A novel semiconducting material with high thermal conductivity can be integrated into high-power computer chips to cool them down and so improve their performance. The material, boron arsenide, is better at removing heat than the best thermal-management devices available today, according to the US-based researchers who developed it.
The size of computer chips has been shrinking over the years and has now reached the nanoscale, meaning that billions of transistors can be squeezed onto a single computer chip. This increased density of chips has enabled faster, more powerful computers, but it also generates localized hot spots on the chips. If this extra heat is not dealt with properly during operation, computer processors begin to overheat. This slows them down and makes them inefficient.
Defect-free boron arsenide
Researchers led by Yongjie Hu at the University of California, Los Angeles, recently developed a new thermal-management material that is much more efficient at drawing out and dissipating heat than other known metals or semiconducting materials such as diamond and silicon carbide. This new material is known as defect-free boron arsenide (BAs), and Hu and colleagues have now succeeded in interfacing it with computer chips containing wide-bandgap high-electron-mobility gallium nitride (GaN) transistors for the first time.
Using thermal transport measurements, the researchers found that processors interfaced with BAs and running at near maximum capacity had much lower hot-spot temperatures than other heat-management materials at the same transistor power density. During the experiment, the temperature of the BAs-containing devices increased from room temperature to roughly 360 K, compared to around 410 K and 440 K, respectively, for diamond and silicon carbide.
A new benchmark performance
“We have shown that we can process these BAs heterostructures and integrate them into a high electron mobility transistor chip design,” Hu tells Physics World. “The benchmark performance we have demonstrated shows much promise for applications in high-power electronics and future electronics packaging.”
As well as boasting a high thermal conductivity, Hu adds that BAs is ideal for managing heat for another reason too: it has a low thermal boundary resistance. This means that heat passing through it and then into an interfaced material does not slow down as much compared with other heat spreaders. “This is sort of like if the heat just needs to step over a curb when getting into an adjacent material, versus jumping a hurdle,” he explains.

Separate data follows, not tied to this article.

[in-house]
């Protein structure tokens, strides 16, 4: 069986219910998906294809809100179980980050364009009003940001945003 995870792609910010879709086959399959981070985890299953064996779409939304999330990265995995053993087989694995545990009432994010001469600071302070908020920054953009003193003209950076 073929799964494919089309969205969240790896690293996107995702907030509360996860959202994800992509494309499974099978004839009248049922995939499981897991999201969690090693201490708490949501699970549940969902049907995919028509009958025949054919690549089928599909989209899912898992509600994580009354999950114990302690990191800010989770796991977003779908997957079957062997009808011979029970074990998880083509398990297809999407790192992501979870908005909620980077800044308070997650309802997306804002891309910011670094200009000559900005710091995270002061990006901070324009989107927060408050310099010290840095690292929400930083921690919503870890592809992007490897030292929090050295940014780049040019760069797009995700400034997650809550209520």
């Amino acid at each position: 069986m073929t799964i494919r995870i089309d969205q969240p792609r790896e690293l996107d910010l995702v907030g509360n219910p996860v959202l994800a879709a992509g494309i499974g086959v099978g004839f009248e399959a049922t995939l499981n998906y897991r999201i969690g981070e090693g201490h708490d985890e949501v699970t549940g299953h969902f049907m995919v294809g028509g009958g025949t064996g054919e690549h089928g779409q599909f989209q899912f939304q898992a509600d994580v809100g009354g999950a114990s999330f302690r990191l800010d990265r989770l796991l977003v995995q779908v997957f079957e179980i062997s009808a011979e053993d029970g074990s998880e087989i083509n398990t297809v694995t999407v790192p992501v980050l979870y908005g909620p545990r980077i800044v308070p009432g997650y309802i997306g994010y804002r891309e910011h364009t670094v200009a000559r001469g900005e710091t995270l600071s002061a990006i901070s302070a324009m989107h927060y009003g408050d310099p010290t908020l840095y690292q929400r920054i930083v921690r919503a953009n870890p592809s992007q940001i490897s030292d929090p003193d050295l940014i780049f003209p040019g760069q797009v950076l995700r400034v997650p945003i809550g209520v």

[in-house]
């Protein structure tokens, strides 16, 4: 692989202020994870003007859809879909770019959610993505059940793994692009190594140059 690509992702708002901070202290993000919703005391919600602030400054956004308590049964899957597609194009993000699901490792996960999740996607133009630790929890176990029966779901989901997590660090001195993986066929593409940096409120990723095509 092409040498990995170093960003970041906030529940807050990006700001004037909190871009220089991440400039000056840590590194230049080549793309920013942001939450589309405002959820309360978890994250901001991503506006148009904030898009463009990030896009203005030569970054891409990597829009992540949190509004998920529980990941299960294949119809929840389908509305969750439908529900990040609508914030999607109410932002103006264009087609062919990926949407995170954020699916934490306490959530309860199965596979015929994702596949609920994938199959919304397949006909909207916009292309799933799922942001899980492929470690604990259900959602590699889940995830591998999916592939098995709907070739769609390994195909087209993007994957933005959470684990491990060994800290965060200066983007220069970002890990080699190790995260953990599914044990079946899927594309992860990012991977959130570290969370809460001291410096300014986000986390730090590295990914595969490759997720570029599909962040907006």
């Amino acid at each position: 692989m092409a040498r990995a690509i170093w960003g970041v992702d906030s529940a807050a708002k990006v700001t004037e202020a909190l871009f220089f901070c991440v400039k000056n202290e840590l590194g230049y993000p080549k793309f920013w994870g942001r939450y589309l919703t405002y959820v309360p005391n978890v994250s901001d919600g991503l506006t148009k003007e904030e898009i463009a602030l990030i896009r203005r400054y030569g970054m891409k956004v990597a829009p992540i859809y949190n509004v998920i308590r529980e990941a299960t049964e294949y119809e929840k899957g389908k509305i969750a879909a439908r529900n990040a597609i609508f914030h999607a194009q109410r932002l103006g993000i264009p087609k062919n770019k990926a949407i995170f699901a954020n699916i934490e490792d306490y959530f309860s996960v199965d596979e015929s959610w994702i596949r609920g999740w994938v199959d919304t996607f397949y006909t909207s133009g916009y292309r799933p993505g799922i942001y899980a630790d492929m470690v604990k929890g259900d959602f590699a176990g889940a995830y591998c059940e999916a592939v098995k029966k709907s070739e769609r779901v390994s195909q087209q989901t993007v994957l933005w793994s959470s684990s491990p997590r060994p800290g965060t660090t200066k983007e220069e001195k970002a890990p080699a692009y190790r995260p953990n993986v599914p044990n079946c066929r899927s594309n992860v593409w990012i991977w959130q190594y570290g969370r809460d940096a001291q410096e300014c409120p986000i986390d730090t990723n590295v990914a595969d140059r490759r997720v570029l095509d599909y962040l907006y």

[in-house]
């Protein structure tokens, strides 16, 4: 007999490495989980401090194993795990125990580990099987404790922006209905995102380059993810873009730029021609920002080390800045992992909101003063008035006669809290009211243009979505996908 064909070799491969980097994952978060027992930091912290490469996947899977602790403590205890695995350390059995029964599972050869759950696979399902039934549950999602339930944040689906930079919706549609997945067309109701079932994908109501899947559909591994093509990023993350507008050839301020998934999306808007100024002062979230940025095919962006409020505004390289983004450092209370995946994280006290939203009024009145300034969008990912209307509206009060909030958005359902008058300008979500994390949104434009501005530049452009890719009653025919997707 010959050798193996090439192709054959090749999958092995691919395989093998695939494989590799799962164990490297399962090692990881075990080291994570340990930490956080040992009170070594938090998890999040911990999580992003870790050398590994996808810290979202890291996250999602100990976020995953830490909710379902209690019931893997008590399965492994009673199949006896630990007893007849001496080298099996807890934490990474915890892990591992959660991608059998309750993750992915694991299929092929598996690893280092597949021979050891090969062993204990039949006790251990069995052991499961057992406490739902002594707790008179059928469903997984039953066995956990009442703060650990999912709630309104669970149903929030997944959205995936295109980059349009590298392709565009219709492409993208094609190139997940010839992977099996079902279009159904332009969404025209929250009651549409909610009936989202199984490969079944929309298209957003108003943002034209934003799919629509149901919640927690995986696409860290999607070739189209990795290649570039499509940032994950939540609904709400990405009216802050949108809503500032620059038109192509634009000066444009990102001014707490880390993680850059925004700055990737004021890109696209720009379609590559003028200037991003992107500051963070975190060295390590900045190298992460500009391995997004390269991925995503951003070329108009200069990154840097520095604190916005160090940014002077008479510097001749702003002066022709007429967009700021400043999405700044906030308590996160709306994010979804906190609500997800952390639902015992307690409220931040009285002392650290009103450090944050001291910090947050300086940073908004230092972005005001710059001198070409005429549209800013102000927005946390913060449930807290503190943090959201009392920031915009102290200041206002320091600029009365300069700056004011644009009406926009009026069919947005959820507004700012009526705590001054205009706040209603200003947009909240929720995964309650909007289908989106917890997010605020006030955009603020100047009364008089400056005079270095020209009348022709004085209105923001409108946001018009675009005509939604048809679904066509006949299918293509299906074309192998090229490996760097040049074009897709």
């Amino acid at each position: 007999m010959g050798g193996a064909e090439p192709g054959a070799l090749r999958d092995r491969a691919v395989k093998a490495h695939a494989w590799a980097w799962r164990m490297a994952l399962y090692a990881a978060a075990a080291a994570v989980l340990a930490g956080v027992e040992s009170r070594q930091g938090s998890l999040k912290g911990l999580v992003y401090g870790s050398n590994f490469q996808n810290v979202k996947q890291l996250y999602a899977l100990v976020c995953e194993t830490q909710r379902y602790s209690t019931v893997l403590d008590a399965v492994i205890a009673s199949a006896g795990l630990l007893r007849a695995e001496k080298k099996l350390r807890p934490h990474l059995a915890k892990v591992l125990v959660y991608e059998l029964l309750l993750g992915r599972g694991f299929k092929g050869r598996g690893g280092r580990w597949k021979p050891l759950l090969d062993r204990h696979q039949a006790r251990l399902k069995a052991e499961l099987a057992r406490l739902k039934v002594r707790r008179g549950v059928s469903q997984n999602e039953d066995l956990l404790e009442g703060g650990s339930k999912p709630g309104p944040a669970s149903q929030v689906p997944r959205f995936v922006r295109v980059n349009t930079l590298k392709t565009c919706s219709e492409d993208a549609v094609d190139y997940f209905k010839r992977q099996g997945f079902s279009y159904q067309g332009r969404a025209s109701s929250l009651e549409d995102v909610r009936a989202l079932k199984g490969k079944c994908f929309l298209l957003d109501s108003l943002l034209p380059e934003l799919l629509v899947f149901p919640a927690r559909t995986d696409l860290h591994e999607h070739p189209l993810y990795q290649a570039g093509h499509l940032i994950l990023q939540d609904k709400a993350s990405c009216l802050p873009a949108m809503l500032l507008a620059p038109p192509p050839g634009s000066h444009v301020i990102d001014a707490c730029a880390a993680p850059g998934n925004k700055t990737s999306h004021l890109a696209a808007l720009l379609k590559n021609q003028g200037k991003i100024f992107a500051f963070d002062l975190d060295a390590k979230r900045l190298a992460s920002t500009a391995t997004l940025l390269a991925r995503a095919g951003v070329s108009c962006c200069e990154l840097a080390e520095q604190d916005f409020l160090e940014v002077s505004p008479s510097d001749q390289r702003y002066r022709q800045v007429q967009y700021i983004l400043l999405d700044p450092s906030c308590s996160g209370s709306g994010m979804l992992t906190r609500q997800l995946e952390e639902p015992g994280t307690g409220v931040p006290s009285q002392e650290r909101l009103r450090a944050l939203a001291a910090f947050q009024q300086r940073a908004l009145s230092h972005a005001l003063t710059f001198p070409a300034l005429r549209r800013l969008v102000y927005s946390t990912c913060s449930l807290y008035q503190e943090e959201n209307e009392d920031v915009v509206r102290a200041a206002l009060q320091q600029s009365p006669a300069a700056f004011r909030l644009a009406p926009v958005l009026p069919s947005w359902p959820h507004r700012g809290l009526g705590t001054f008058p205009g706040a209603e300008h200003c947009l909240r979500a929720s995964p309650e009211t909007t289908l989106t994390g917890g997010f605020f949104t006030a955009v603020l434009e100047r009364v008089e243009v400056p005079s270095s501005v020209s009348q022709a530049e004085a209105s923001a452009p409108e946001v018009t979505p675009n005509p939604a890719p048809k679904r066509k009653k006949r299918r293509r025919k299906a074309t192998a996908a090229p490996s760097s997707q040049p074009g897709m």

Unique phonon band structure
The low thermal boundary resistance of boron arsenide stems from its unique phonon band structure. For two interfaced semiconducting materials, this resistance typically depends on the mismatch between the vibrational spectra of phonons (vibrations of the crystal lattices) of both. This mismatch is usually calculated by comparing the temperature at which phonons oscillate with the highest frequencies in each. A small difference in this so-called Debye temperature should result in a lower thermal boundary resistance. Conversely, a big difference implies a higher thermal boundary resistance.
Heat transport theory goes universal
Most semiconductors (including silicon, germanium, gallium arsenide and gallium nitride) and metals have Debye temperatures below 700 K, the researchers explain. Prototype high thermal conductivity materials such as diamond and cubic boron nitride (BN), on the other hand, have much higher Debye temperatures (over 2000 K) because of their large phonon velocities. The thermal boundary resistance for diamond and BN interfaces (once integrated with typical semiconductors) should therefore be high, which somewhat limits their potential applications in thermal management despite their high thermal conductivities. For example, the interface between diamond and GaN has aDebye temperature mismatch of over 1500 K, resulting in a thermal boundary resistance of ~30 m2 K GW−1. BAs, in contrast, has a much lower Debye temperature value (of ~700 K), so it should have a lower thermal boundary resistance after integration.
Spurred on by their findings, Hu and colleagues now plan to integrate the material they have developed into various device architectures and radio-frequency (RF) circuits. Indeed, they have already succeeded in self-assembling the material to develop high-performance flexible thermal interfaces for wearable electronics and soft robotics.
The researchers report their work in Nature Electronics.